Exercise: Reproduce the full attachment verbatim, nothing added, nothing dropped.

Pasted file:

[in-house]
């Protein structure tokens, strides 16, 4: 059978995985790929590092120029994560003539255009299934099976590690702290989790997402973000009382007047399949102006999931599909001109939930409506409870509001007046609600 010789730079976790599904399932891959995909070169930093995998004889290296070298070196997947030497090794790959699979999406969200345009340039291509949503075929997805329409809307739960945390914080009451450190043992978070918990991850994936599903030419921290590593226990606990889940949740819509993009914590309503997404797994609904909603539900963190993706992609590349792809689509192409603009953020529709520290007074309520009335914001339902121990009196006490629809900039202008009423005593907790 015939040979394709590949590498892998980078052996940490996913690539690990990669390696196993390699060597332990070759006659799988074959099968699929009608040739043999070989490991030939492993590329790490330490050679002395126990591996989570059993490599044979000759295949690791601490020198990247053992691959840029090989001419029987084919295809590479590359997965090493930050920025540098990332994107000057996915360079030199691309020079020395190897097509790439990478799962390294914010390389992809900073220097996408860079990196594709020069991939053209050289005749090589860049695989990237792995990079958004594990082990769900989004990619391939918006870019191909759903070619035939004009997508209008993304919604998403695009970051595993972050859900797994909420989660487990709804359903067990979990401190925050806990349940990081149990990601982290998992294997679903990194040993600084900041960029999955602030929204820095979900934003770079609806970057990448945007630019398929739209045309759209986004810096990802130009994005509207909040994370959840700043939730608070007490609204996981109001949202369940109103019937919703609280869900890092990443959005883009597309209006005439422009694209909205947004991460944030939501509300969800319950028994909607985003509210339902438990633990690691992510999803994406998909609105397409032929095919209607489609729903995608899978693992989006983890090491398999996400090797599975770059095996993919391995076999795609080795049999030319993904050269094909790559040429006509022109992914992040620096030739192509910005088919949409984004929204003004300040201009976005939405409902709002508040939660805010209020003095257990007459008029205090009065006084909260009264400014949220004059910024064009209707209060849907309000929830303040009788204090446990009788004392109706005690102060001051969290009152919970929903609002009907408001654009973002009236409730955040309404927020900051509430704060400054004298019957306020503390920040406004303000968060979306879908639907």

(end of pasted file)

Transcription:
[in-house]
């Protein structure tokens, strides 16, 4: 059978995985790929590092120029994560003539255009299934099976590690702290989790997402973000009382007047399949102006999931599909001109939930409506409870509001007046609600 010789730079976790599904399932891959995909070169930093995998004889290296070298070196997947030497090794790959699979999406969200345009340039291509949503075929997805329409809307739960945390914080009451450190043992978070918990991850994936599903030419921290590593226990606990889940949740819509993009914590309503997404797994609904909603539900963190993706992609590349792809689509192409603009953020529709520290007074309520009335914001339902121990009196006490629809900039202008009423005593907790 015939040979394709590949590498892998980078052996940490996913690539690990990669390696196993390699060597332990070759006659799988074959099968699929009608040739043999070989490991030939492993590329790490330490050679002395126990591996989570059993490599044979000759295949690791601490020198990247053992691959840029090989001419029987084919295809590479590359997965090493930050920025540098990332994107000057996915360079030199691309020079020395190897097509790439990478799962390294914010390389992809900073220097996408860079990196594709020069991939053209050289005749090589860049695989990237792995990079958004594990082990769900989004990619391939918006870019191909759903070619035939004009997508209008993304919604998403695009970051595993972050859900797994909420989660487990709804359903067990979990401190925050806990349940990081149990990601982290998992294997679903990194040993600084900041960029999955602030929204820095979900934003770079609806970057990448945007630019398929739209045309759209986004810096990802130009994005509207909040994370959840700043939730608070007490609204996981109001949202369940109103019937919703609280869900890092990443959005883009597309209006005439422009694209909205947004991460944030939501509300969800319950028994909607985003509210339902438990633990690691992510999803994406998909609105397409032929095919209607489609729903995608899978693992989006983890090491398999996400090797599975770059095996993919391995076999795609080795049999030319993904050269094909790559040429006509022109992914992040620096030739192509910005088919949409984004929204003004300040201009976005939405409902709002508040939660805010209020003095257990007459008029205090009065006084909260009264400014949220004059910024064009209707209060849907309000929830303040009788204090446990009788004392109706005690102060001051969290009152919970929903609002009907408001654009973002009236409730955040309404927020900051509430704060400054004298019957306020503390920040406004303000968060979306879908639907």